I guess this is sort of an old post, but i found some things on a mold removal job that look like they belong in a museum. I cleaned them up and was trying to do some research, it says your experts at preservation, do you discuss your techniques anywhere?


I still find it odd that American Institutions still refer to the indigenous peoples of your land as "Indians." Up here in Canada we refer to our natives as First Nations or Aboriginals. Just my thoughts. I heard a story that the phrase 'indians' refers to Columbus looking for the Indians of the orient.

Daniel Tetreault.

I am an Indonesian but nonetheless since I was young stories about American Indian always touch my heart; about the Apache, Navayo, Winnetou etc how the awareness of the importance of ecosystem has been consistently retained; we here in Indonesia has a native inhabitants whom we call them Dayak, they have much similarity with American Indian, the folk dancing, attributes etc. Someday it would be so valuable that a study could be done to trace back the relationship betweem them. I do believe there is a relationship .......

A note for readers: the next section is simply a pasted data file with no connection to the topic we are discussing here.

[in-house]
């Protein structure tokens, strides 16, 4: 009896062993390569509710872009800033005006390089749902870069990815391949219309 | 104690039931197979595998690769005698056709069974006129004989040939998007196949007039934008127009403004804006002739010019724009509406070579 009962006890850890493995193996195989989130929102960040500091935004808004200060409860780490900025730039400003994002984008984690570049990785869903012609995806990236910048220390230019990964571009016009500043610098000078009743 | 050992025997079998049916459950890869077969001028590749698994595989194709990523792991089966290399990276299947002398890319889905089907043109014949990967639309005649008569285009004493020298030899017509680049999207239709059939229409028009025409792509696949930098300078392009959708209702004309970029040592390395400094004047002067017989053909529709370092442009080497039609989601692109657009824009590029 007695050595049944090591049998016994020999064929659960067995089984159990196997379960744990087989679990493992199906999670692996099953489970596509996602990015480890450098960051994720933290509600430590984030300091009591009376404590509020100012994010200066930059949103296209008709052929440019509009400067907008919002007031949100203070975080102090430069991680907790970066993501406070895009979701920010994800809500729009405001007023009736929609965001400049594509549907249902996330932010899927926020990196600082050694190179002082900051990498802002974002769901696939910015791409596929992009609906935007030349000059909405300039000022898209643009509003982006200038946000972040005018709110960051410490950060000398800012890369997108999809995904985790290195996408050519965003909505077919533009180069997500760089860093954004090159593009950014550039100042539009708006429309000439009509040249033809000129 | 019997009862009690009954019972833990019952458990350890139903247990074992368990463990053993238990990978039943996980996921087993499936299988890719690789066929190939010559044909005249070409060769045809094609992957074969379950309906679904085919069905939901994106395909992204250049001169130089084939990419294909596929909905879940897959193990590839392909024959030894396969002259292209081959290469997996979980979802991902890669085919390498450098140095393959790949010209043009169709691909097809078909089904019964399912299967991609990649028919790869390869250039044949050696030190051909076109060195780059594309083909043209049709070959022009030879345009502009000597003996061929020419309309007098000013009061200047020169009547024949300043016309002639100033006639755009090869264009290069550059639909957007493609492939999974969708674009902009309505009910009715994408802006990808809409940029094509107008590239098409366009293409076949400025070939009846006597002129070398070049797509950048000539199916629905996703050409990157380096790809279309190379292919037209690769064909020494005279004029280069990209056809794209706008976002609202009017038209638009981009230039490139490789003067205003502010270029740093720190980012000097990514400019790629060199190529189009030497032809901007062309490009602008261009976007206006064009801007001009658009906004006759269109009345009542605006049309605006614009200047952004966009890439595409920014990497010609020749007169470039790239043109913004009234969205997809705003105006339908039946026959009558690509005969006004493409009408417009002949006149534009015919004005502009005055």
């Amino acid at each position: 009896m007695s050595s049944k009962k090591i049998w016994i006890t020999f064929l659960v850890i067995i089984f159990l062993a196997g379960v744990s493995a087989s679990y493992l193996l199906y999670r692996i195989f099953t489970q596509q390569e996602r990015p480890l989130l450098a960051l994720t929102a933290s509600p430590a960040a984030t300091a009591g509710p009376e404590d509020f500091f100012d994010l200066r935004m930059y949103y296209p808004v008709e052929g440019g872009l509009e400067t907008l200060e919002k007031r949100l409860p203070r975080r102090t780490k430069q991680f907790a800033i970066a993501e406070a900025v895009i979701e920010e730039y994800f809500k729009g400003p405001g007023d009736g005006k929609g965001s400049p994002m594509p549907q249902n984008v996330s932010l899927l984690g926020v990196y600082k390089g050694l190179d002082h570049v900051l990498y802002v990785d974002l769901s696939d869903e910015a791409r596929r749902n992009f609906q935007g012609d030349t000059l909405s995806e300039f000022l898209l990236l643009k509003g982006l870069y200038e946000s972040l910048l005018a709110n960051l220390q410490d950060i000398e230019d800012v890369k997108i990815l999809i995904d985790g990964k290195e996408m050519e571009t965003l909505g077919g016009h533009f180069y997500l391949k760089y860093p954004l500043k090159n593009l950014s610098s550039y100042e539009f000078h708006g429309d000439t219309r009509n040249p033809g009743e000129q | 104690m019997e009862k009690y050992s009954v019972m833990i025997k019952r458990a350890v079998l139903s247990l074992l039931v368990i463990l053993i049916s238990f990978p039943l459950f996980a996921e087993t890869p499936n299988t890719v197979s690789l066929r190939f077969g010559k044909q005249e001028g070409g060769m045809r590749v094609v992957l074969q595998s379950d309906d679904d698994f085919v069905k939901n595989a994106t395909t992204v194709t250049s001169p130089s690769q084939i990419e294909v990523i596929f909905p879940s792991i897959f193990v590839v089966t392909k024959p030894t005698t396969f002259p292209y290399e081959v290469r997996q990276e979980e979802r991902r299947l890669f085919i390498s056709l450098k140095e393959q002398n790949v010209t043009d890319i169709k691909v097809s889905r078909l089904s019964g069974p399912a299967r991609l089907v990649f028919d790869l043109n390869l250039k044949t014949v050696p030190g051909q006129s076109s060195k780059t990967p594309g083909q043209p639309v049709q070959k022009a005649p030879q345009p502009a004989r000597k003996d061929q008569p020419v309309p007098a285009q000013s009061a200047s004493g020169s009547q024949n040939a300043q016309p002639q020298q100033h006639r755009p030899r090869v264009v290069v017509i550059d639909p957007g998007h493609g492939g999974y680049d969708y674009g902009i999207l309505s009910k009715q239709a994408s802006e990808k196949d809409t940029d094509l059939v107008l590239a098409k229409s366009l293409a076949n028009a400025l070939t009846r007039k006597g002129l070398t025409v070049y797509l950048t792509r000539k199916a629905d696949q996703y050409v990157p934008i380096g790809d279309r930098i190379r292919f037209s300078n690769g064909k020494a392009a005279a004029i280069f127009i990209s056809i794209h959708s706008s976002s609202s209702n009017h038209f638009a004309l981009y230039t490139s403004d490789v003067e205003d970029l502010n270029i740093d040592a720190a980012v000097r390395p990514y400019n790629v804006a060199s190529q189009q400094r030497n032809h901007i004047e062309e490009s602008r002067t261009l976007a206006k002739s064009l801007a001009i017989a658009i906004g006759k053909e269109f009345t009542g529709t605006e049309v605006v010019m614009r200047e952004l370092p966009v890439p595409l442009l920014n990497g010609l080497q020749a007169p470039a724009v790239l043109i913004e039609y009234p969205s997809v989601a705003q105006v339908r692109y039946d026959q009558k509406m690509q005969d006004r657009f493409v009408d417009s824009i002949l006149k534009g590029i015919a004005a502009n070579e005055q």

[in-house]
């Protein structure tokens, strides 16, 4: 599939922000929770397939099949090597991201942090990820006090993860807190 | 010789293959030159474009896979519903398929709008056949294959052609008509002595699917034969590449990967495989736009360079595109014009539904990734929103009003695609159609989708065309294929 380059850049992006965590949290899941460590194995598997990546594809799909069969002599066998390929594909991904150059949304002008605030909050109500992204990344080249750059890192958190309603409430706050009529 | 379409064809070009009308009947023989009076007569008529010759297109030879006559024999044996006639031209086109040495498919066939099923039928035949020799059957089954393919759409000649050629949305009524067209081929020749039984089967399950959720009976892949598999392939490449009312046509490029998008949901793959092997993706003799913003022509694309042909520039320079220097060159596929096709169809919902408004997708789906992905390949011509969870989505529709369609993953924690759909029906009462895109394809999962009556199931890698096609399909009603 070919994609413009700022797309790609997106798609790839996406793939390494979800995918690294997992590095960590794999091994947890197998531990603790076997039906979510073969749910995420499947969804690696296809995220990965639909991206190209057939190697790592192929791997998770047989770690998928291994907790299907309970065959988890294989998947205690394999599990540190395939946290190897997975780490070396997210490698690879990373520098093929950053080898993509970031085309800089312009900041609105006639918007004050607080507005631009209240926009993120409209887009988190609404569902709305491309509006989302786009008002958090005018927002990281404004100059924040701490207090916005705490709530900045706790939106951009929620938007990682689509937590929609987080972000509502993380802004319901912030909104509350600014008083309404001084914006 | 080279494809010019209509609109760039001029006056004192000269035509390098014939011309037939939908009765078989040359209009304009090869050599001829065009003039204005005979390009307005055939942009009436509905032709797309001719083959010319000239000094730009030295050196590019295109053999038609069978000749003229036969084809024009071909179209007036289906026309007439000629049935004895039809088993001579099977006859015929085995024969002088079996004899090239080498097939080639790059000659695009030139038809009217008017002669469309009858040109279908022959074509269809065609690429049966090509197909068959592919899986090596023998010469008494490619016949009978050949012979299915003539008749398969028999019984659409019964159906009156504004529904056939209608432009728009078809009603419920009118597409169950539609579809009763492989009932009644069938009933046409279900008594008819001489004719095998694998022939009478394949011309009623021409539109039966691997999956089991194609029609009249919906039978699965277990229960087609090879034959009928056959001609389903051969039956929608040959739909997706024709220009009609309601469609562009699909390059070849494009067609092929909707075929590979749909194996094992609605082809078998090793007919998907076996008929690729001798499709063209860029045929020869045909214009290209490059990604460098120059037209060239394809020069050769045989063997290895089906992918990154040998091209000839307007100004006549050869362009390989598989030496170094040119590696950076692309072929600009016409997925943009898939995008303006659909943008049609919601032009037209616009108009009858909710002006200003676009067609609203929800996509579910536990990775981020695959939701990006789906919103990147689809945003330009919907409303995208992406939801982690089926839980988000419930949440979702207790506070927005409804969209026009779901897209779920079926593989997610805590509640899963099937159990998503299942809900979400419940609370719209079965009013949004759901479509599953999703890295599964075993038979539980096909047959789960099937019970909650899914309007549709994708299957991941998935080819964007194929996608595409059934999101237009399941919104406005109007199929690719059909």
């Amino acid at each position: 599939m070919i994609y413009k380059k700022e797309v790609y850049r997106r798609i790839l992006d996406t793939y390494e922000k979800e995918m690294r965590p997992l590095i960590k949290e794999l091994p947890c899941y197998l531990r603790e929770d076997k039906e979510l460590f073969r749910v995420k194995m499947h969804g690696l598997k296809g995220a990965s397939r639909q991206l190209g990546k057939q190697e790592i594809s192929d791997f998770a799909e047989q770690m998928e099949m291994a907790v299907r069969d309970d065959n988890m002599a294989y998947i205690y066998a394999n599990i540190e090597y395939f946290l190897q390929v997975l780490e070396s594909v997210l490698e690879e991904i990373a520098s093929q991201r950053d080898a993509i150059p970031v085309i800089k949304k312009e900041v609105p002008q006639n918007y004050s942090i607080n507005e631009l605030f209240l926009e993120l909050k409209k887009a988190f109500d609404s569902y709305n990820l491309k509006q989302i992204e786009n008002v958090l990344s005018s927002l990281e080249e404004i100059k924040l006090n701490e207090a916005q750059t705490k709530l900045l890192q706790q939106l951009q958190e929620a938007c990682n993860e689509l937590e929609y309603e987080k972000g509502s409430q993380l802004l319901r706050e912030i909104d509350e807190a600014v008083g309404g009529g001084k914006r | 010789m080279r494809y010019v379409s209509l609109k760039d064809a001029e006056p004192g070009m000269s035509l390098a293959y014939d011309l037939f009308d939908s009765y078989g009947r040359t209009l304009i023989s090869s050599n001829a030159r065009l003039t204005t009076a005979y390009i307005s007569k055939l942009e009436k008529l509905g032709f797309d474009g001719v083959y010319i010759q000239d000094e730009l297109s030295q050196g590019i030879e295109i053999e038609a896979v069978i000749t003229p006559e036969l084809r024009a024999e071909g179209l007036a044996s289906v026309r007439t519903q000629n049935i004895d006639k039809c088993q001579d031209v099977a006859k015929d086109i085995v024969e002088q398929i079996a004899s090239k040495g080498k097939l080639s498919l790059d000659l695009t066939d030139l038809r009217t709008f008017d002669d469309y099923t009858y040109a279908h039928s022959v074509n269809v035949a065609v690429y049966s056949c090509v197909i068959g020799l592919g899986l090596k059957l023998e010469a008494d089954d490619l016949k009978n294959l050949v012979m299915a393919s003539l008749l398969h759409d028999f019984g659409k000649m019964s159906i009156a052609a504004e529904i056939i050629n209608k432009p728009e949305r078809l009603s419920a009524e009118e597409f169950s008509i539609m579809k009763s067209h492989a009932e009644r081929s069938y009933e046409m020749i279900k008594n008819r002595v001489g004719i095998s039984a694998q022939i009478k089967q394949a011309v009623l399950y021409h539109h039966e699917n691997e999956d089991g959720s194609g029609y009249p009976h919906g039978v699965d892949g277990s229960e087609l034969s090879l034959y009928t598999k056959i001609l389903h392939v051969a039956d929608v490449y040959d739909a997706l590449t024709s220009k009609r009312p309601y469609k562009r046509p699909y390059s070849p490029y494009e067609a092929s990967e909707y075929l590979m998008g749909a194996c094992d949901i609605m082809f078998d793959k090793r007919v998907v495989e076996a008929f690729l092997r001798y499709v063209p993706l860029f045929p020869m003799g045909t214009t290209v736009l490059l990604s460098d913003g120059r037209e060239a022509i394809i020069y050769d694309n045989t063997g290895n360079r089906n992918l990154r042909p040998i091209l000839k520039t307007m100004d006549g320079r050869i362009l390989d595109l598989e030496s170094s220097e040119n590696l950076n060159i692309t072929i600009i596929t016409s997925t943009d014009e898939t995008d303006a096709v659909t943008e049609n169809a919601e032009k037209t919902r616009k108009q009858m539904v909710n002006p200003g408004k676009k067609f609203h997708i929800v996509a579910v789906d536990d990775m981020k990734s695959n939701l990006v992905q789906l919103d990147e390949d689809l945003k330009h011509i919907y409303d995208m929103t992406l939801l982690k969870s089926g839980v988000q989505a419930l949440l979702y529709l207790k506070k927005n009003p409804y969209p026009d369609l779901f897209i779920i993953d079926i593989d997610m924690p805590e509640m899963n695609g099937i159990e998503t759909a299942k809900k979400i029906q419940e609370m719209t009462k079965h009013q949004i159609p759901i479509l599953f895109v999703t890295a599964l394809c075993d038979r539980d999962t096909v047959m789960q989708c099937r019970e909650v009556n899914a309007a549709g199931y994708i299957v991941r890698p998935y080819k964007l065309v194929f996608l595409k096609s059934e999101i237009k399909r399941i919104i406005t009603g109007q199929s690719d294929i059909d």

I think it is real great to have a museum that highlights the culture of the native Indians from America! I am from South Africa and would love to see our Government establish a program that will honor the indigenous people of South Africa.

I was at the ceremony, it was awesome. So many people and such a show ...

No matter what history says us, but I think indians had and have the same rights as englishman in America has. No matter where in North or in South - Indians are the nature citizens of America


I love the rich culture of the native americans, I love their craftsmanship especially their inlay works using turquoise stones